Skip to main content

Then Came the Evening - Brian Hart

I've always had a thing for log cabins. They convey solitude; being in the margins. Some of my favourite books have also featured log cabins - Julius Winsome, by Gerard Donovan; Out Stealing Horses by Per Petterson; The Solitude of Thomas Cave by Georgina Harding. The book I've just this minute finished reading has a log cabin on its cover. It's ablaze. And so begins the the story of Bandy Dorner, a Vietnam veteran who has a penchant for violence. He reminds me of the character 'Teardrop' in the film Winter's Bone. It's the same landscape - physically and emotionally. These characters are hard-bitten; surviving, but only just. Bandy shoots a cop and ends up in prison for the best part of twenty years. His ex, Iona, left Bandy before to move in with Bill, a kinder man; a butcher. It's with Bill that she brings up Tracy, the son she gives birth to after leaving Bandy. Bandy only learns that he has a son when Iona writes to the prison to tell him, by which time Tracy is 18 years old. Tracy sets out to forge a new relationship with the enigma of his father. He even takes over Bandy's parents old cabin, which had once faced the cabin that Iona and Bandy lived in and which was set alight before Bandy killed the cop. The 18 year old gets a job as a builder, gaining himself surrogate (grand)parents in the form of Wilhelm and Ellen Guntly who knew the Dorners going back years. They serve as a much needed emotional anchor, a familial one also. Bandy is unwell. He is diagnosed with Hepatitis C not long before they release him. He returns to his parents now renovated cabin, where Iona also ends up, running away from sleazy sex with truckers and a crank habit. What plays out is how this trio dance around each other - Iona and Bandy's history overpowering the present - Tracy's wish for a future with his parents together jarring with the present and bringing him up short. Iona and Bandy are damaged people - Bandy remains that way. What happens quietly throughout the story is how Iona gets herself together; she becomes independent and dignified. The author, Brian Hart, has an MFA earned from the University of Texas. His prose has not just been written, but crafted. He has a real talent for imagery, describing, for instance, the dark water of the river against the snow as being like coffee in white porcelain. Like Willy Vlautin, Hart writes of the paradoxical characters who are hardy yet fragile, poetic yet pragmatic, quick on the uptake yet slow to learn; they at least have a home in American fiction, whereas the same cannot be said for their British counterparts. The book is a real gem


Popular posts from this blog

Who was Mary Burns?

On 7th January 1863 Mary Burns was found dead from a suspected heart attack. She was 43 years old. Since her death Mary has received barely any attention despite the fact that she spent over twenty years as the common-law wife of Friedrich Engels, one of the world’s most influential thinkers and the co-founder of Marxism.

Born in 1822, Mary was the oldest surviving child of textile dyer and factory operative, Michael Burns, and Mary Conroy, Irish immigrants from Tipperary. Mary’s parents had married at St. Patrick’s in an area known casually as Irish Town, one of few Catholic churches in Manchester at that time. The year of Mary’s birth and her infancy were significant in that Manchester was still dealing with the aftermath of the event that became known as the 1819 Peterloo Massacre, a peaceful protest of the working-classes on the site of St. Peter’s Fields in which several people were killed and hundreds injured. The Massacre occurred when magistrates, alarmed at the size of t…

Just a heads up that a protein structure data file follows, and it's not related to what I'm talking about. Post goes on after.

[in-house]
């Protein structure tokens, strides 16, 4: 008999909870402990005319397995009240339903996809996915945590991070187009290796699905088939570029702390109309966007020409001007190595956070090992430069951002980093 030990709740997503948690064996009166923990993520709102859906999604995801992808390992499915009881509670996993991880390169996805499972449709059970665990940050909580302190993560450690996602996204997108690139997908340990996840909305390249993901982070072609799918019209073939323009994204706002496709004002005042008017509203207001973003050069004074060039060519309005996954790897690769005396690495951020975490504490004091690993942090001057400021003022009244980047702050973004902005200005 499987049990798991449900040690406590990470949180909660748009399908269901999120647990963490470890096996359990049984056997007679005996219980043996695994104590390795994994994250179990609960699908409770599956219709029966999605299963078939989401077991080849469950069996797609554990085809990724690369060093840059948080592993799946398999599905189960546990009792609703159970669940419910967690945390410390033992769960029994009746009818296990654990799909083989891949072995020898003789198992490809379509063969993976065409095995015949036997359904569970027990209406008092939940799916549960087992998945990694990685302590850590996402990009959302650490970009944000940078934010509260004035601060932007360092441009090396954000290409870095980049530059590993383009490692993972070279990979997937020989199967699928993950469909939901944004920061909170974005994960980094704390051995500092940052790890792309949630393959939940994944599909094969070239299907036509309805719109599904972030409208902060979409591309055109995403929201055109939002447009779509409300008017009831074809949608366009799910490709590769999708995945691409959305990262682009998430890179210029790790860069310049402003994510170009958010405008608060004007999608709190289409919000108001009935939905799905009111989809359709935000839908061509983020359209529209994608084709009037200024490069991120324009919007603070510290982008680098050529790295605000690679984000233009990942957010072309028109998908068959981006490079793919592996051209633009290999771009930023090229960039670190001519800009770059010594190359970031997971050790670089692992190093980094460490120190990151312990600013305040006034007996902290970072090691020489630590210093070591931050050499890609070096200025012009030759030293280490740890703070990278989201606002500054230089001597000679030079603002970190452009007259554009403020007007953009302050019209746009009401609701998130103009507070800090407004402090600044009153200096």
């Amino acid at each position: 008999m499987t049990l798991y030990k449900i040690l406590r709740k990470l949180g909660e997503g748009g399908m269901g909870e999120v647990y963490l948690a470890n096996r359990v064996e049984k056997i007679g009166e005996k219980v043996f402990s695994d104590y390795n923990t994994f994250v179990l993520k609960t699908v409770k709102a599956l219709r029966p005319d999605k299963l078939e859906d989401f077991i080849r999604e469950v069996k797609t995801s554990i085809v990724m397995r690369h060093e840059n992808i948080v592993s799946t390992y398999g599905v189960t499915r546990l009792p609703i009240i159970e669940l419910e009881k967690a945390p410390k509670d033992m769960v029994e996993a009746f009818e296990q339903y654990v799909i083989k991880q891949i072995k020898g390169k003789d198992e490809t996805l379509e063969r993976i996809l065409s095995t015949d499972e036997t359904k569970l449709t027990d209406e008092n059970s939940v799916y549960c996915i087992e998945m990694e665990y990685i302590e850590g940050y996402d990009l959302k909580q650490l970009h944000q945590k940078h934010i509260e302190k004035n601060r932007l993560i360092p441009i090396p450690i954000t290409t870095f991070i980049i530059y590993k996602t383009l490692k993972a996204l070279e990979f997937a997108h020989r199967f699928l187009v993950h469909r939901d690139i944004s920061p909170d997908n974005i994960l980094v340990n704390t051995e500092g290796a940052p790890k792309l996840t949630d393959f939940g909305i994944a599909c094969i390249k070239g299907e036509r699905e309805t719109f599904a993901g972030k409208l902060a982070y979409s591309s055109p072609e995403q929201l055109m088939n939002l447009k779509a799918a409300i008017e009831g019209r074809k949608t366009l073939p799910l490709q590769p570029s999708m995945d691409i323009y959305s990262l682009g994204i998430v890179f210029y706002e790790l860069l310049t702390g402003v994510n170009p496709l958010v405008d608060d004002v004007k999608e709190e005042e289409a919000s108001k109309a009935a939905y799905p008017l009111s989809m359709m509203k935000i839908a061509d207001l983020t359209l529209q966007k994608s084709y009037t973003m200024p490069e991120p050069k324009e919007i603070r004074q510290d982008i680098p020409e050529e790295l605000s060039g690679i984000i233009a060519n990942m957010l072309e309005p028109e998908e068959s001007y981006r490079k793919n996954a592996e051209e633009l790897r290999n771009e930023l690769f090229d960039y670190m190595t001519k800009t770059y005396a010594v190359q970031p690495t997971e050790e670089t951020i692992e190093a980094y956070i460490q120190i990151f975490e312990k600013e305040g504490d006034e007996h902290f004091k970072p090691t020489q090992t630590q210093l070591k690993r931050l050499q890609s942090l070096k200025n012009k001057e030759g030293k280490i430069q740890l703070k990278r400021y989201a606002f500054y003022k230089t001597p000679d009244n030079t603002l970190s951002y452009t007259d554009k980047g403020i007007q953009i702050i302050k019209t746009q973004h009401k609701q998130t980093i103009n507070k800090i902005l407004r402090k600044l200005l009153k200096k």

Booker Shortlist announced

It's been a while... I know. Dog walking on the Downs, a bit of theatre, a bit of baking, a bit of writing etcetera etcetera. I also managed to read two complete books in the past month, which I was so pleased about. I had not read a whole book for about a year. The first was A Lie About My Father by Scottish poet/writer, John Burnside; a very well written memoir about father and son, but like all memoirs, some unreliability I felt. Poignant and tragic in equal measure. Then my husband returned from Cyprus (too hot for me this time of year, I can barely cope with England!) with Sebastian Faulks's Birdsong. He loved it. And then I read it and also loved it. I had originally picked it up several years ago but didn't get beyond Amiens, where the first section is set, but was really glad I did this time around. Another incredibly well written book in the style of a good Victorian! I felt a bit unsure about bits of Elizabeth, in the later section, but I have never learnt so muc…

Days Without End and Mosul's Avengers

So fed up am I of buying books that I don't finish, that I decided I would go to the local library for a copy of Sebastian Barry's latest novel, Days Without End, which has just been awarded the Costa Prize. Unfortunately, I could only borrow it on the proviso that it was return by 1 February. I returned it the day after, without having finished it. I was about three quarters through, and will now have to go out and buy it for the final quarter. I loved Barry's The Secret Scripture, and on every publication of a new work, his star rises. Days Without End follows two boys, one descended from native Americans, and the other having arrived on one of the notorious coffin ships from famine struck Sligo. The tale is brave, funny, touching, but most of all Barry has achieved the perfect pitch. It is quite remarkable.

Another remarkable work comes in the form of reportage in the New Yorker (February 6, 2017) The Avengers of Mosul, by Luke Mogelson 'A Reporter at Large'.

Mo…